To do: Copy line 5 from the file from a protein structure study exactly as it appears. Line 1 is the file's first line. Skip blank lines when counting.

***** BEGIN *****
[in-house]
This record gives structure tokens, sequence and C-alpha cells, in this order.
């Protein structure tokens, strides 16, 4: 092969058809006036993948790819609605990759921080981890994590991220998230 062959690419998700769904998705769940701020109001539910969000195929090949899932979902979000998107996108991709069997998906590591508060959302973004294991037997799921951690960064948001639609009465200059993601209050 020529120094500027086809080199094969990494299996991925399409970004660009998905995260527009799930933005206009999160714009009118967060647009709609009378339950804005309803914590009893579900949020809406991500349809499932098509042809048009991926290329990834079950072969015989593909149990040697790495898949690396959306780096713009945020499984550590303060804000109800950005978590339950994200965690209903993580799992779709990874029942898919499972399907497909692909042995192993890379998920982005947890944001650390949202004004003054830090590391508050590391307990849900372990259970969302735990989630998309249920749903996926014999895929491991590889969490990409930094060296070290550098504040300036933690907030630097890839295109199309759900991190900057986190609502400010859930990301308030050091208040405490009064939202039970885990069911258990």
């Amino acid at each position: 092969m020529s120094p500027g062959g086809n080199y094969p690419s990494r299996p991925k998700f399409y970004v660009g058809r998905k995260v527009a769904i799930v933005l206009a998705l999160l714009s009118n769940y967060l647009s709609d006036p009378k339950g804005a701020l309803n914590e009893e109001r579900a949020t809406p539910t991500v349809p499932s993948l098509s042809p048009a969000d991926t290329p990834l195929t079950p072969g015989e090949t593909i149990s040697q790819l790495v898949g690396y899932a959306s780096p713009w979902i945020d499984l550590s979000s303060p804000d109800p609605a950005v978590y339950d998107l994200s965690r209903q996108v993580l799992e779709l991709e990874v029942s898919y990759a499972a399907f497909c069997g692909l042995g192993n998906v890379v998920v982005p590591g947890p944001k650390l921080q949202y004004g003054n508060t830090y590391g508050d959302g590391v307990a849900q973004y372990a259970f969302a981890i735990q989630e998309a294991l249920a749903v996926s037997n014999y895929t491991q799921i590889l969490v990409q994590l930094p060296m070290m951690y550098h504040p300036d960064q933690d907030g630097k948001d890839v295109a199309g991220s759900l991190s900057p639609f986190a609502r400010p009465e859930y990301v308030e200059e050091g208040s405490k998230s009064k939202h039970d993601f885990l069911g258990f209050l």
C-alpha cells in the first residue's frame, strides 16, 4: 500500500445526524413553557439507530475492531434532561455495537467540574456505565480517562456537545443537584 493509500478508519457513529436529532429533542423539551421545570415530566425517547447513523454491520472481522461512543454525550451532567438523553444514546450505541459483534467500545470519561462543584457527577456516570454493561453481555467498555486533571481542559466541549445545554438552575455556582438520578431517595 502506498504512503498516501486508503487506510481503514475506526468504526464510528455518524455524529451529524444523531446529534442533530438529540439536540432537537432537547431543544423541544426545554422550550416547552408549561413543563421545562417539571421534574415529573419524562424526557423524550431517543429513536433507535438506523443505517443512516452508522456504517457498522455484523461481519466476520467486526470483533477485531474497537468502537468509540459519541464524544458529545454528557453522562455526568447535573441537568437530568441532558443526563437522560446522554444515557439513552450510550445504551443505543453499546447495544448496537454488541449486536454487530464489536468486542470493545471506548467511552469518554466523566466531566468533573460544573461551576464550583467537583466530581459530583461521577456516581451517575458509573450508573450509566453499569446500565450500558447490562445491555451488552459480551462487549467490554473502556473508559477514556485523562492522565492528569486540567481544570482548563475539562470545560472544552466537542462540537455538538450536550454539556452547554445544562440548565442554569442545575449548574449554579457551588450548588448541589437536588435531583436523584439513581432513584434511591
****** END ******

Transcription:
C-alpha cells in the first residue's frame, strides 16, 4: 500500500445526524413553557439507530475492531434532561455495537467540574456505565480517562456537545443537584 493509500478508519457513529436529532429533542423539551421545570415530566425517547447513523454491520472481522461512543454525550451532567438523553444514546450505541459483534467500545470519561462543584457527577456516570454493561453481555467498555486533571481542559466541549445545554438552575455556582438520578431517595 502506498504512503498516501486508503487506510481503514475506526468504526464510528455518524455524529451529524444523531446529534442533530438529540439536540432537537432537547431543544423541544426545554422550550416547552408549561413543563421545562417539571421534574415529573419524562424526557423524550431517543429513536433507535438506523443505517443512516452508522456504517457498522455484523461481519466476520467486526470483533477485531474497537468502537468509540459519541464524544458529545454528557453522562455526568447535573441537568437530568441532558443526563437522560446522554444515557439513552450510550445504551443505543453499546447495544448496537454488541449486536454487530464489536468486542470493545471506548467511552469518554466523566466531566468533573460544573461551576464550583467537583466530581459530583461521577456516581451517575458509573450508573450509566453499569446500565450500558447490562445491555451488552459480551462487549467490554473502556473508559477514556485523562492522565492528569486540567481544570482548563475539562470545560472544552466537542462540537455538538450536550454539556452547554445544562440548565442554569442545575449548574449554579457551588450548588448541589437536588435531583436523584439513581432513584434511591